6-5-462. The only evidence before the court is that no such personal
representative had been appointed at the time of the filing of this action.
The same analysis applies to civil rights claims under Section 1983.
By its terms, 42 U.S.C. § 1983 does not provide for the survival of
civil rights actions. Due to this “deficiency” in the statute, the
survivorship of civil rights actions is governed by 42 U.S.C. § 1988(a).
Robertson v. Wegmann, 436 U.S. 584, 588–89, 98 S. Ct. 1991, 1994,
56 L. Ed. 2d 554 (1978). That statute generally directs that, where
federal law is “deficient,” the state law of the forum applies as long as
it is “not inconsistent with the Constitution and the laws of the United
States.” 42 U.S.C. § 1988(a).
Estate of Gilliam ex rel. Waldroup v. City of Prattville, 639 F.3d 1041,
1045 (11th Cir. 2011). The Eleventh Circuit, in Estate of Gilliam, held that
Alabama’s survivorship statute also applies to section 1983 claims that do not
result in death. Theses claims could survive only if they had been filed before
the death of the plaintiff, and only then if filed by a duly appointed
representative of the plaintiff’s estate. See Ala. Code. § 6-5-462. Neither
happened here. Alabama’s wrongful death statute can be applied to allow the
Section 1983 death claims to survive, but, as shown above, only in favor of the
Because standing must be determined at the time the complaint was
filed, and because the parties listed in the complaint were not the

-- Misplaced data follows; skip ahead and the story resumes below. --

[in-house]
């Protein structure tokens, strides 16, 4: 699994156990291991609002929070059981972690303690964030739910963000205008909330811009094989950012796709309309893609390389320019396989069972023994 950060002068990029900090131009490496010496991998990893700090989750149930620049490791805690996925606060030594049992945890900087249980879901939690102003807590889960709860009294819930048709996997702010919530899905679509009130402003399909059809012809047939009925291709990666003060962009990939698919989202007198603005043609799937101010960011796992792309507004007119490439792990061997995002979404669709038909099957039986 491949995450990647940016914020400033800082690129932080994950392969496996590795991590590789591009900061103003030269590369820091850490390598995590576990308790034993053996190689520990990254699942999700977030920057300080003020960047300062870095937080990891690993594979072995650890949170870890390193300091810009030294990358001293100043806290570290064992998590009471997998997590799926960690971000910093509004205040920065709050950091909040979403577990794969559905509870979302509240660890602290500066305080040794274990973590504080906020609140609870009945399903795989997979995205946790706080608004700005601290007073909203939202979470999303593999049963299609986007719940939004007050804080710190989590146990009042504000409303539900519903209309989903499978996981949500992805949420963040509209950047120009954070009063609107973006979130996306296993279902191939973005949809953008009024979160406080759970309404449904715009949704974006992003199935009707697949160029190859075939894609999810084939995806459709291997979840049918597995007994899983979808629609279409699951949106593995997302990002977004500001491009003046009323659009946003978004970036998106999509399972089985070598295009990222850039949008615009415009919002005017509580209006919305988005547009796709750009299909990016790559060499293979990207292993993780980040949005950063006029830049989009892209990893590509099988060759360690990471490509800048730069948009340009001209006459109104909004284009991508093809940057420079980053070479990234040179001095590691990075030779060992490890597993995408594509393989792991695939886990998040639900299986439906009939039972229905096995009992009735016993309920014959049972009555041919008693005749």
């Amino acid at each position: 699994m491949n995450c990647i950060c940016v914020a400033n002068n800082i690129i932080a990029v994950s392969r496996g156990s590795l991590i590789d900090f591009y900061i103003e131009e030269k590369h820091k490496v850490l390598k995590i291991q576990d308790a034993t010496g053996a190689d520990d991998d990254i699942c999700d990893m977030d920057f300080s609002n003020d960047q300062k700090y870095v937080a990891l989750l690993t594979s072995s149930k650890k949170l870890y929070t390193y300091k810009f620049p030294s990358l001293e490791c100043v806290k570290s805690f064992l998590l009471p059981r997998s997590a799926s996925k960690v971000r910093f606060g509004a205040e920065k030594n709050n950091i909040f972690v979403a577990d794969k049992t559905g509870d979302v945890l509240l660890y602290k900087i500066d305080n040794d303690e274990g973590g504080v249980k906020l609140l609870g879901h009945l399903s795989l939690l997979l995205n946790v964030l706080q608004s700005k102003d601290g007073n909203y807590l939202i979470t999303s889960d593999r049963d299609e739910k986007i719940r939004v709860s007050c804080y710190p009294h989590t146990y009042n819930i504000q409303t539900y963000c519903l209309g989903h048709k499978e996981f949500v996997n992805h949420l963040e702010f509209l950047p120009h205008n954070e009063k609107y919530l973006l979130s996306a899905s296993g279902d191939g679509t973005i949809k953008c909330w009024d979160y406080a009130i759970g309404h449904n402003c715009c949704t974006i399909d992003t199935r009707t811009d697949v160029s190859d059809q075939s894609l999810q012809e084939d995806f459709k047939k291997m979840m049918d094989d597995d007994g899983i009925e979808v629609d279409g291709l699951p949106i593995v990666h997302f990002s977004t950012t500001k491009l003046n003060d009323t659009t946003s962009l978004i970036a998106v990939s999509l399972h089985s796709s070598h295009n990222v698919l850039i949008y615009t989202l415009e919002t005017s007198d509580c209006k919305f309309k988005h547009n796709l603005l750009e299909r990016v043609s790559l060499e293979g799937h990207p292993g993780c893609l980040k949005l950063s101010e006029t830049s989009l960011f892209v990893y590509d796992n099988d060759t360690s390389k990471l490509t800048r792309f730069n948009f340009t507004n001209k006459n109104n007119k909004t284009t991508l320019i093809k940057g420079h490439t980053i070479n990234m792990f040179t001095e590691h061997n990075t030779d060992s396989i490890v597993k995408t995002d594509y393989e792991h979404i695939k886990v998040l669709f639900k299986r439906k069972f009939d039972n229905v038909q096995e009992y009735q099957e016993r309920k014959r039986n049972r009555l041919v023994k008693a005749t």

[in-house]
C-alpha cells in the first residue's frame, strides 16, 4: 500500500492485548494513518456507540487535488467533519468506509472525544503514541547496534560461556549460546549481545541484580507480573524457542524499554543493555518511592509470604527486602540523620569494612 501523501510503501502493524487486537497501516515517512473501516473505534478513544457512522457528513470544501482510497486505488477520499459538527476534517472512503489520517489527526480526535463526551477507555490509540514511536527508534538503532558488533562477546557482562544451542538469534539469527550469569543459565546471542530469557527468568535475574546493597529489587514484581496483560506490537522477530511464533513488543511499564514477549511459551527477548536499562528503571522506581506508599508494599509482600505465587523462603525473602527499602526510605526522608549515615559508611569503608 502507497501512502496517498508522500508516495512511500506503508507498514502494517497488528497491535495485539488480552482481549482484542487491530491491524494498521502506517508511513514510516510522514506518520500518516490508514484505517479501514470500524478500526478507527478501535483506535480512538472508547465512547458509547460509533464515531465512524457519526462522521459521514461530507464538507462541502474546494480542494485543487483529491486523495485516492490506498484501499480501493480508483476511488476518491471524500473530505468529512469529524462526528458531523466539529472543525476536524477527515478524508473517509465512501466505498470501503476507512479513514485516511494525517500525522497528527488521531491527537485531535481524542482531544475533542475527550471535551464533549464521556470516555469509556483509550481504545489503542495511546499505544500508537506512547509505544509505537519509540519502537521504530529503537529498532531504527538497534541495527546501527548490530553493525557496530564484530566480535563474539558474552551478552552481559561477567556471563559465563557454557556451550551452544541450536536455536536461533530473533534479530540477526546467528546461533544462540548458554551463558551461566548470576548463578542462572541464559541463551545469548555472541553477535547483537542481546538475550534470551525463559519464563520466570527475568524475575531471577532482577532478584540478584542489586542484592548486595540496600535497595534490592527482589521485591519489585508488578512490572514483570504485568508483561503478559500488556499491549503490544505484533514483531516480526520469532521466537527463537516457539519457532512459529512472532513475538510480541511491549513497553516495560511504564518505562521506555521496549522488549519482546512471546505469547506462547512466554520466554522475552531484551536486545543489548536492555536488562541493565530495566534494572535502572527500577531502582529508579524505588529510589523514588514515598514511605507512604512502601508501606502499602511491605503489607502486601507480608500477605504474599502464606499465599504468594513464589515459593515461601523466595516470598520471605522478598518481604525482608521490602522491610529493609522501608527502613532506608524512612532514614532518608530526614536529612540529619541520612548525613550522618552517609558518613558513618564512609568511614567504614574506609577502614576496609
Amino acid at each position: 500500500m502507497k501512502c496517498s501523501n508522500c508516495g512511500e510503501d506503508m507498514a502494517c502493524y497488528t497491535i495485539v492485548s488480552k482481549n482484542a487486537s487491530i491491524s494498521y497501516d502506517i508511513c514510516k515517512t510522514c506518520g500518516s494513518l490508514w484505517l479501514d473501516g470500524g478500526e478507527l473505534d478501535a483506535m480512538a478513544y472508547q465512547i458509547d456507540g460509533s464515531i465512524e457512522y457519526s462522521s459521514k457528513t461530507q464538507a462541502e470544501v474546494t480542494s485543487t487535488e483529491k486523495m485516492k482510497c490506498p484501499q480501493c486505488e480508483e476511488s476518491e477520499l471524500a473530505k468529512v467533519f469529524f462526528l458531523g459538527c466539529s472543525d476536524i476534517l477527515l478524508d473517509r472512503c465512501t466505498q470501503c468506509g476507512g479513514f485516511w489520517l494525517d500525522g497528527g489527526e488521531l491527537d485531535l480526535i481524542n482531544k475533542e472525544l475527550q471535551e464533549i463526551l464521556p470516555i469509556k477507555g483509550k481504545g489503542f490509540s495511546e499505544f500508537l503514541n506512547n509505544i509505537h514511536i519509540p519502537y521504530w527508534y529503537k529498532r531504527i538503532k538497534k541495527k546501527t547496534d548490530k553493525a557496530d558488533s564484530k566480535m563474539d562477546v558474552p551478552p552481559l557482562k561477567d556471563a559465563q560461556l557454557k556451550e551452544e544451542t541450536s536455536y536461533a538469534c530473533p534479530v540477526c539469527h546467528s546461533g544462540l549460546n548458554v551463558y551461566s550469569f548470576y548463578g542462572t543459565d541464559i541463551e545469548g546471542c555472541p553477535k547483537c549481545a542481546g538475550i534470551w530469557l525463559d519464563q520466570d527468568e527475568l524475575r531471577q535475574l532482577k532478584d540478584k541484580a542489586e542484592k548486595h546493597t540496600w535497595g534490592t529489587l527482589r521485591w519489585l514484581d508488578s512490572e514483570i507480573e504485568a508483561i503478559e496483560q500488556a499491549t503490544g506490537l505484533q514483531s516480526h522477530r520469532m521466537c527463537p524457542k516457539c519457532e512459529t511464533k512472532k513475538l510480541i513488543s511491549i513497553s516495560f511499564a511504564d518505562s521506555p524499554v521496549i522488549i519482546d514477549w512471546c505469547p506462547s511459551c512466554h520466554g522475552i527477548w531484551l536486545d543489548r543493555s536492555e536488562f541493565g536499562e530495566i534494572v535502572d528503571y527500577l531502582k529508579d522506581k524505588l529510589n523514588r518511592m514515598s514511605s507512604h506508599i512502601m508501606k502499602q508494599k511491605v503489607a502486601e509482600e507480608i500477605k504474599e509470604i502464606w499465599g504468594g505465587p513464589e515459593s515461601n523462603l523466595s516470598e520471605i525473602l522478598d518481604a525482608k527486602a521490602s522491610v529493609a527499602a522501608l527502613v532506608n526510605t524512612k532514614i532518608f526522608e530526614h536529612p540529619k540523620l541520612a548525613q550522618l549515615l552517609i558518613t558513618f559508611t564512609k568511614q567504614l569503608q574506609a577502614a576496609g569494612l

representatives of the plaintiff at that time, they have no standing to sue on his
behalf. Accordingly, this court lacks jurisdiction to hear this case and it should
“Article III, § 2, of the Constitution restricts the federal ‘judicial Power’ to the
resolution of ‘Cases’ and ‘Controversies.’ That case-or-controversy requirement
is satisfied only where a plaintiff has standing.” Sprint Communications Co., L.P. v.
APCC Services, Inc., 554 U.S. 269, 273 (2008) (citing DaimlerChrysler Corp. v.
Cuno, 547 U.S. 332 (2006)); see also, e.g., McConnell v. Federal Election
Commission, 540 U.S. 93, 225 (2003) (“One element of that ‘bedrock’ case-orcontroversy requirement is that plaintiffs must establish that they have standing to
sue.”) (quoting Raines v. Byrd, 521 U.S. 811, 818 (1997)), overruled on other
grounds by Citizens United v. Federal Election Commission, – U.S. – , 130 S. Ct. 876
Doc. no 68 (Report & Recommendation), at 10-11 (emphasis in original, bracketed
Article III, § 2 reads, in pertinent part, as follows:
The judicial Power shall extend to all Cases, in Law and Equity, arising under
this Constitution, the Laws of the United States, and Treaties made, or which shall
be made, under their Authority;— to all Cases affecting Ambassadors, other public
Ministers and Consuls;— to all Cases of admiralty and maritime Jurisdiction;— to
Controversies to which the United States shall be a Party;— to Controversies
between two or more States;— between a State and Citizens of another State;—